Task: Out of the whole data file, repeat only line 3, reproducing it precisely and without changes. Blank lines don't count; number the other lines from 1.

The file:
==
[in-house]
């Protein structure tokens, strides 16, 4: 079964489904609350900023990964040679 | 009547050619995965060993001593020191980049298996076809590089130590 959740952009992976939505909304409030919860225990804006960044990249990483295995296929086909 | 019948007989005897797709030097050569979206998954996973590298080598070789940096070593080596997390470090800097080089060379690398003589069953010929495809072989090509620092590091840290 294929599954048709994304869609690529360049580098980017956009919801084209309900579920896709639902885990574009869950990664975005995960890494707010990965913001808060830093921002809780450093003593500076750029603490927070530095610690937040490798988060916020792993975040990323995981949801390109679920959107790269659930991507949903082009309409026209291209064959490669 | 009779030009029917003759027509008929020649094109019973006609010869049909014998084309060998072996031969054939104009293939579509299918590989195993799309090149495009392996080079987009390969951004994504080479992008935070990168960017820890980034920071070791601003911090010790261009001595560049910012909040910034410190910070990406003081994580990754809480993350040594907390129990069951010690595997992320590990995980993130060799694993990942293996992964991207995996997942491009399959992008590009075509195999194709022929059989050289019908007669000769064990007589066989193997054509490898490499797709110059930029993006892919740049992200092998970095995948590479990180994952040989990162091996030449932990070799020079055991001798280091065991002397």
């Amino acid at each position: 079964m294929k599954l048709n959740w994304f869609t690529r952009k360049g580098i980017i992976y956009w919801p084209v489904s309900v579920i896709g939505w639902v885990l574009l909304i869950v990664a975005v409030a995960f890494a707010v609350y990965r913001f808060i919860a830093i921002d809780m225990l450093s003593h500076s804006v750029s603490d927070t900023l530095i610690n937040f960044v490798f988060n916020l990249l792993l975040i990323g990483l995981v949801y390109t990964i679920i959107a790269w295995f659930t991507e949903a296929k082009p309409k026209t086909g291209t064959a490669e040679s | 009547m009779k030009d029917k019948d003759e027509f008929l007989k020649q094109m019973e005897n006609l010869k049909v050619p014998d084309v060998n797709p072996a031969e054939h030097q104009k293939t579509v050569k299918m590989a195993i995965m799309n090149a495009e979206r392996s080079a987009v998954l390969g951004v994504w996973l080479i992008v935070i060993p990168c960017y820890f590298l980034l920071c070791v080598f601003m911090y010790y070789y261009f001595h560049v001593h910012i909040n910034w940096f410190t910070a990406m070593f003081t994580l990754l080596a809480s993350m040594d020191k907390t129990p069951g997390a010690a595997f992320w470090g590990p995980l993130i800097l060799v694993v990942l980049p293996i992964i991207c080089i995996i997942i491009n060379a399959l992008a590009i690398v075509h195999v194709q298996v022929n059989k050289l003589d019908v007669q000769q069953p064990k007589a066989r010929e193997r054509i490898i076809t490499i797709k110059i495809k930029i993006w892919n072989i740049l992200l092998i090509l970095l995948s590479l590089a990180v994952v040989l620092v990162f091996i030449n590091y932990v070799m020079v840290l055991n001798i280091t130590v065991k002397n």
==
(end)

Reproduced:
């Amino acid at each position: 079964m294929k599954l048709n959740w994304f869609t690529r952009k360049g580098i980017i992976y956009w919801p084209v489904s309900v579920i896709g939505w639902v885990l574009l909304i869950v990664a975005v409030a995960f890494a707010v609350y990965r913001f808060i919860a830093i921002d809780m225990l450093s003593h500076s804006v750029s603490d927070t900023l530095i610690n937040f960044v490798f988060n916020l990249l792993l975040i990323g990483l995981v949801y390109t990964i679920i959107a790269w295995f659930t991507e949903a296929k082009p309409k026209t086909g291209t064959a490669e040679s | 009547m009779k030009d029917k019948d003759e027509f008929l007989k020649q094109m019973e005897n006609l010869k049909v050619p014998d084309v060998n797709p072996a031969e054939h030097q104009k293939t579509v050569k299918m590989a195993i995965m799309n090149a495009e979206r392996s080079a987009v998954l390969g951004v994504w996973l080479i992008v935070i060993p990168c960017y820890f590298l980034l920071c070791v080598f601003m911090y010790y070789y261009f001595h560049v001593h910012i909040n910034w940096f410190t910070a990406m070593f003081t994580l990754l080596a809480s993350m040594d020191k907390t129990p069951g997390a010690a595997f992320w470090g590990p995980l993130i800097l060799v694993v990942l980049p293996i992964i991207c080089i995996i997942i491009n060379a399959l992008a590009i690398v075509h195999v194709q298996v022929n059989k050289l003589d019908v007669q000769q069953p064990k007589a066989r010929e193997r054509i490898i076809t490499i797709k110059i495809k930029i993006w892919n072989i740049l992200l092998i090509l970095l995948s590479l590089a990180v994952v040989l620092v990162f091996i030449n590091y932990v070799m020079v840290l055991n001798i280091t130590v065991k002397n």